p. 889 Incidence of hepatitis C virus infection among injection drug users during an outbreak of HIV infection – D.M. Patrick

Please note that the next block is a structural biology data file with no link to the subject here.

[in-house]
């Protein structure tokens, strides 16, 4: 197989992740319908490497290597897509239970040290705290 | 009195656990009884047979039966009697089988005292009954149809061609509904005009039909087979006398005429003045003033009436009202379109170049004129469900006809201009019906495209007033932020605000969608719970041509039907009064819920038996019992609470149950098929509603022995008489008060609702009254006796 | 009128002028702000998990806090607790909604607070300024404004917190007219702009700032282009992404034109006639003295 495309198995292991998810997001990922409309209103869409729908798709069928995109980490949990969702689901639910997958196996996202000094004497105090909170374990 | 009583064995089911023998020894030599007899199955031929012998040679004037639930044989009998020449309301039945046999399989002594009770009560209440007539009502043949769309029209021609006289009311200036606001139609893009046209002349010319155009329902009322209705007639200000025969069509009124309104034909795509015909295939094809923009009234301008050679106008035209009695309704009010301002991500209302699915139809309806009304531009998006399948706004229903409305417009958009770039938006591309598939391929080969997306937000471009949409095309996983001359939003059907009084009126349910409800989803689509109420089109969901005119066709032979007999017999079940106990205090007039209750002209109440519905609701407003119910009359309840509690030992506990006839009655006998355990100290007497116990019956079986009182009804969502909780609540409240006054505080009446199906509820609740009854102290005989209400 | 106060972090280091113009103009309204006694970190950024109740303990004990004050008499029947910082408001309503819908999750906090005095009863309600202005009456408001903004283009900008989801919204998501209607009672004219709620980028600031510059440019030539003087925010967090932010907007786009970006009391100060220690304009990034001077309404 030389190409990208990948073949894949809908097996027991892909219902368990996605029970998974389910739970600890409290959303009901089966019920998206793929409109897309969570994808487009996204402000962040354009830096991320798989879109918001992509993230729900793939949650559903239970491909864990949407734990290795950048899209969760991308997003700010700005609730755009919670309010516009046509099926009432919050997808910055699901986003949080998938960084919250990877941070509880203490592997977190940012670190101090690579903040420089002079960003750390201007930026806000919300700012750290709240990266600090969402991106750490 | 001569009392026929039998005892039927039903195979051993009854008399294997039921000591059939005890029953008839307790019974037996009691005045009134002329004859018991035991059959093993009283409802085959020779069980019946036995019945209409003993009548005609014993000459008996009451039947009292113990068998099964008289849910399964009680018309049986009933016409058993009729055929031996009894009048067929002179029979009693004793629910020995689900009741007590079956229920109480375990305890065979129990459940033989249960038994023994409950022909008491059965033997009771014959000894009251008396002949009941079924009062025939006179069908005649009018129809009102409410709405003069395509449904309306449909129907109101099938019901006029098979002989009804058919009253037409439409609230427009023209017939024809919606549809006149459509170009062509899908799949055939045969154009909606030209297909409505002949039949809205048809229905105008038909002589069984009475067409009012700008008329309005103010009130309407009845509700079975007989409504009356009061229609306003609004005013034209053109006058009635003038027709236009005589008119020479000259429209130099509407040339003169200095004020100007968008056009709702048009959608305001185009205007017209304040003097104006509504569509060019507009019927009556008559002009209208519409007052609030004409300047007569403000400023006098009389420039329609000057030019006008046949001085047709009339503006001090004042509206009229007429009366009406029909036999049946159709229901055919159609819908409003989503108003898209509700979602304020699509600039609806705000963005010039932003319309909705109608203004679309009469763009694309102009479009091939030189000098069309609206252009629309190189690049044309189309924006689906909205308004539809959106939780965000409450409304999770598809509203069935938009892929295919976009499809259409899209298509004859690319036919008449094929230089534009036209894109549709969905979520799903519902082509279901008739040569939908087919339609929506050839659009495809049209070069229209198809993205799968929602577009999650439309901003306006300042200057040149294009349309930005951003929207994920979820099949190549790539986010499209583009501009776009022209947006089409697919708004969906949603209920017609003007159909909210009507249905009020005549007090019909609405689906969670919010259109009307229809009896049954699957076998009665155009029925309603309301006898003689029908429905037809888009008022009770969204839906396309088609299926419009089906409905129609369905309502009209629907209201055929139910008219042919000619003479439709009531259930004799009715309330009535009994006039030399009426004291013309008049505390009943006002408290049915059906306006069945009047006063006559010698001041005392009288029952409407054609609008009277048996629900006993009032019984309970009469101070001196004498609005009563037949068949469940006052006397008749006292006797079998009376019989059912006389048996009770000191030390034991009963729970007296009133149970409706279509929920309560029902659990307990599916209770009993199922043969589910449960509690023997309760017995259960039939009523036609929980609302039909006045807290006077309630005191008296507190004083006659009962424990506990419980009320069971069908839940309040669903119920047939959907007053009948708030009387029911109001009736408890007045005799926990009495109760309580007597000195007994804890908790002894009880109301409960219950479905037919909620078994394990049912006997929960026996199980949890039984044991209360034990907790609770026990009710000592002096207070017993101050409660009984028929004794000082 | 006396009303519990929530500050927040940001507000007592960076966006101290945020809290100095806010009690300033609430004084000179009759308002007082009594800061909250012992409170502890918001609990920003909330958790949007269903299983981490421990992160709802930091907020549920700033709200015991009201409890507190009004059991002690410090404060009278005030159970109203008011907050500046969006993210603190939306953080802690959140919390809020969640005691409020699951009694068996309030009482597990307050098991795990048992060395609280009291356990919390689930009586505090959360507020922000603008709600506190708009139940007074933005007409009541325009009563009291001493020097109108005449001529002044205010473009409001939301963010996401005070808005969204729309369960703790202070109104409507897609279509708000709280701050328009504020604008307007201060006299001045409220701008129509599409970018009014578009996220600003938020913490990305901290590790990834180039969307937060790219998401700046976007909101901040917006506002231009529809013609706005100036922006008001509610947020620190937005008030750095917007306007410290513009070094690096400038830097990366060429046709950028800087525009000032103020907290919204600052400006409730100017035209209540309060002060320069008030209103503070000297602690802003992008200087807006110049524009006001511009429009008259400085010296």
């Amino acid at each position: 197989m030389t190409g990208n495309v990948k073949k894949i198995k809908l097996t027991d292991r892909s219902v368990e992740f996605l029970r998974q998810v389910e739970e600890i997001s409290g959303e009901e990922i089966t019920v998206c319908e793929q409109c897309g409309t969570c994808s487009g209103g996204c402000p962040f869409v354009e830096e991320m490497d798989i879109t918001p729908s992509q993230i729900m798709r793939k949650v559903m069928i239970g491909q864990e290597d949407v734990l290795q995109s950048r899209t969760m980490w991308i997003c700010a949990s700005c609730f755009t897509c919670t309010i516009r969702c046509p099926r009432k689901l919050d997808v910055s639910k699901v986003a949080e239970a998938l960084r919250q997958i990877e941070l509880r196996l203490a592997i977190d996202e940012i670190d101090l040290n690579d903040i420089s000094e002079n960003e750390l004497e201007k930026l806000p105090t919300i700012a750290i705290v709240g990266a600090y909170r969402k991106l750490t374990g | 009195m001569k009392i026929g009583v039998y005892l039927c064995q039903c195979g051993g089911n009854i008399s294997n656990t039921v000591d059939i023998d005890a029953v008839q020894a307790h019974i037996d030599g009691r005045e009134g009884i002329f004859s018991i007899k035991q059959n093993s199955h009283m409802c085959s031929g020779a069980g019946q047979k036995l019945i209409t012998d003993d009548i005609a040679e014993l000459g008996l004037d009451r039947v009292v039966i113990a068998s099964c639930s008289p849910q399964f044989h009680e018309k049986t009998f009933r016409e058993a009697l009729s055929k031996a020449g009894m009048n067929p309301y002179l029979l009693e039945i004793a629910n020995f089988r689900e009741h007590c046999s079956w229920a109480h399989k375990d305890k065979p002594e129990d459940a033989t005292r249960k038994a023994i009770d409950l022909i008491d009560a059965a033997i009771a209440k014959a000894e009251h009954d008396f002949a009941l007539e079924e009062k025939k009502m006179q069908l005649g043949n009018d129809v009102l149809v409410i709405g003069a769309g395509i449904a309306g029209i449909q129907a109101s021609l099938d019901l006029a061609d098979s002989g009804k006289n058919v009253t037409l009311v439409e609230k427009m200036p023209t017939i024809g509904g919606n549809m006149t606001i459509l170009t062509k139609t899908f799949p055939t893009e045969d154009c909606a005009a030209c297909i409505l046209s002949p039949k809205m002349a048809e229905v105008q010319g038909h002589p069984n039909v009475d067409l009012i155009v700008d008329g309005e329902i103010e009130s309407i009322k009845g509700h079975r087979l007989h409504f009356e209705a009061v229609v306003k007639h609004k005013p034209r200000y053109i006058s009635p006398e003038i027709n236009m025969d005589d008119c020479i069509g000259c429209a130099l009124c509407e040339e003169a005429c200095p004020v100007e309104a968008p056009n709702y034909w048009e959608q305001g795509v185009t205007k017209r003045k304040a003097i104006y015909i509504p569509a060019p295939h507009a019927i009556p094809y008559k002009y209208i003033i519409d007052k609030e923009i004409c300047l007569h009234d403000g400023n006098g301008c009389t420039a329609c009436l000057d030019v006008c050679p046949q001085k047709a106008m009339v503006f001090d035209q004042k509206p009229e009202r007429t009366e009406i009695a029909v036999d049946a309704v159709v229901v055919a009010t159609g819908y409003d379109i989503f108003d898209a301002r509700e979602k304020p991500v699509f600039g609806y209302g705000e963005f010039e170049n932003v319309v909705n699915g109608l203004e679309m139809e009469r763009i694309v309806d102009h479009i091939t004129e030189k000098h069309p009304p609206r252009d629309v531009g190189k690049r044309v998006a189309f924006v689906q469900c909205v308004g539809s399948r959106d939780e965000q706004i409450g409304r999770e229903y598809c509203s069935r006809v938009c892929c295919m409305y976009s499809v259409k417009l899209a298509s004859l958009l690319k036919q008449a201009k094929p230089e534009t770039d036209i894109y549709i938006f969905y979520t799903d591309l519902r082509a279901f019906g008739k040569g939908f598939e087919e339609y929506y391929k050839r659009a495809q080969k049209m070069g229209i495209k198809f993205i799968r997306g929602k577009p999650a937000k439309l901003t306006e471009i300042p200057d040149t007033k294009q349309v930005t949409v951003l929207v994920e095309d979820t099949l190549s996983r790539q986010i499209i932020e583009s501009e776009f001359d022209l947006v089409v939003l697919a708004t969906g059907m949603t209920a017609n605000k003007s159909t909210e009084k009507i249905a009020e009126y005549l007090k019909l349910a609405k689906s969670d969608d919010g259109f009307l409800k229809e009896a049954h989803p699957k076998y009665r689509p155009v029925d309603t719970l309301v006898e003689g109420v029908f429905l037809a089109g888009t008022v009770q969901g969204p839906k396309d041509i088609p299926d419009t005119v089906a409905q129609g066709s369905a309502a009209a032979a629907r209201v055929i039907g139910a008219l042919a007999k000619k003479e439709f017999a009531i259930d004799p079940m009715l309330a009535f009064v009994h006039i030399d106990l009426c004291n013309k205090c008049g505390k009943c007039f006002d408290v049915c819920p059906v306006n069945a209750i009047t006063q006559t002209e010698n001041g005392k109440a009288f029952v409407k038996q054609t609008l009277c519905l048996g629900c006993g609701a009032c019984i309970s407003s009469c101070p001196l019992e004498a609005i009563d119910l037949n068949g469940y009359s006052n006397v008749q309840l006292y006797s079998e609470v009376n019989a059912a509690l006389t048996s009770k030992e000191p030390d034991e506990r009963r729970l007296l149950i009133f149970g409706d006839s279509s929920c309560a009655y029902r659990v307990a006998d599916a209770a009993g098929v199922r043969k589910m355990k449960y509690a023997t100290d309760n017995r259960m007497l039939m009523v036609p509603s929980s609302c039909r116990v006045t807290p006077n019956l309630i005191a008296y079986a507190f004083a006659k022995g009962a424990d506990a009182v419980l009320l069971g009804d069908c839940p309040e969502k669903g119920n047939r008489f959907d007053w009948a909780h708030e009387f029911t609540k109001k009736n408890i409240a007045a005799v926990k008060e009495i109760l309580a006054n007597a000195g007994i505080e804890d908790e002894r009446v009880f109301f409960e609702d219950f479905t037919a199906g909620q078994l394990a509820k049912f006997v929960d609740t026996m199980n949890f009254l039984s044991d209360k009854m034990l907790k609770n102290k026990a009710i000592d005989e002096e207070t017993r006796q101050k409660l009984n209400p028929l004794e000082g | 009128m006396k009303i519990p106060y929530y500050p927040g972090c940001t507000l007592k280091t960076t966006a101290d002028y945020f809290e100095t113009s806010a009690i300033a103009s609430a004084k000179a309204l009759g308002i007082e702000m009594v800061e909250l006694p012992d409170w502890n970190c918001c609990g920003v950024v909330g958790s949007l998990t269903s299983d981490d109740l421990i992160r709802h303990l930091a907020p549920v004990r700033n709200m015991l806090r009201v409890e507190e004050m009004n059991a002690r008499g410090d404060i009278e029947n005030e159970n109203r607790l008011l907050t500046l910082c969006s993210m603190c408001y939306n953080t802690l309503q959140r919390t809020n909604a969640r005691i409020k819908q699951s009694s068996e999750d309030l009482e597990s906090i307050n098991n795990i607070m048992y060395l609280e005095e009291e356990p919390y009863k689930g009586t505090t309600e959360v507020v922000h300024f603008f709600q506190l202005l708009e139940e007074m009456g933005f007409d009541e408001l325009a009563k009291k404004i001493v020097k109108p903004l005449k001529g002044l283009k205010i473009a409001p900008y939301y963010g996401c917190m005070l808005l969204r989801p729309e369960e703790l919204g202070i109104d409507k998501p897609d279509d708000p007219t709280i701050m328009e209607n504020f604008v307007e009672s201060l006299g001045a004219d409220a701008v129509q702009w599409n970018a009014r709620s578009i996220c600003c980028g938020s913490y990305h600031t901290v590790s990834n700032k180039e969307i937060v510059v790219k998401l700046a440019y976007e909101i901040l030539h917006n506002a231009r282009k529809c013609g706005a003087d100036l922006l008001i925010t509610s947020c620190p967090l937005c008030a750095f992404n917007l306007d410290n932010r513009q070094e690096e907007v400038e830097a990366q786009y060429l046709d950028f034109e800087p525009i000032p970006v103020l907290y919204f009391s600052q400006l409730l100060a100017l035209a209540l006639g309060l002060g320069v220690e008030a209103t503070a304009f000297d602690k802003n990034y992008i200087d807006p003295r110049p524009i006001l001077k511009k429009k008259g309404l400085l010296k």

Beginning in 1994, Vancouver experienced an explosive outbreak of HIV infection among injection drug users (IDUs). Also of great concern was the high rate of infection with hepatitis C (HCV) among the same IDUs. The authors recruited IDUs in Vancouver through a study site and street outreach program in order to measure the prevalence and incidence of HCV infection among a cohort of IDUs. The authors found that, as of Nov. 30, 1999, 1345 subjects had been recruited into the study and the prevalence of anti-HCV antibodies was 81.6% at enrolment. Sixty-two HCV seroconversions occurred among 155 IDUs who were initially HCV negative. The authors found that independent correlates of HCV seroconversion include being a female, cocaine use, injecting at least daily and frequent attendance at a needle-exchange program. The authors warn that because their study and others indicate extreme pressure toward HCV transmission among seronegative IDUs, prevention efforts should be expanded.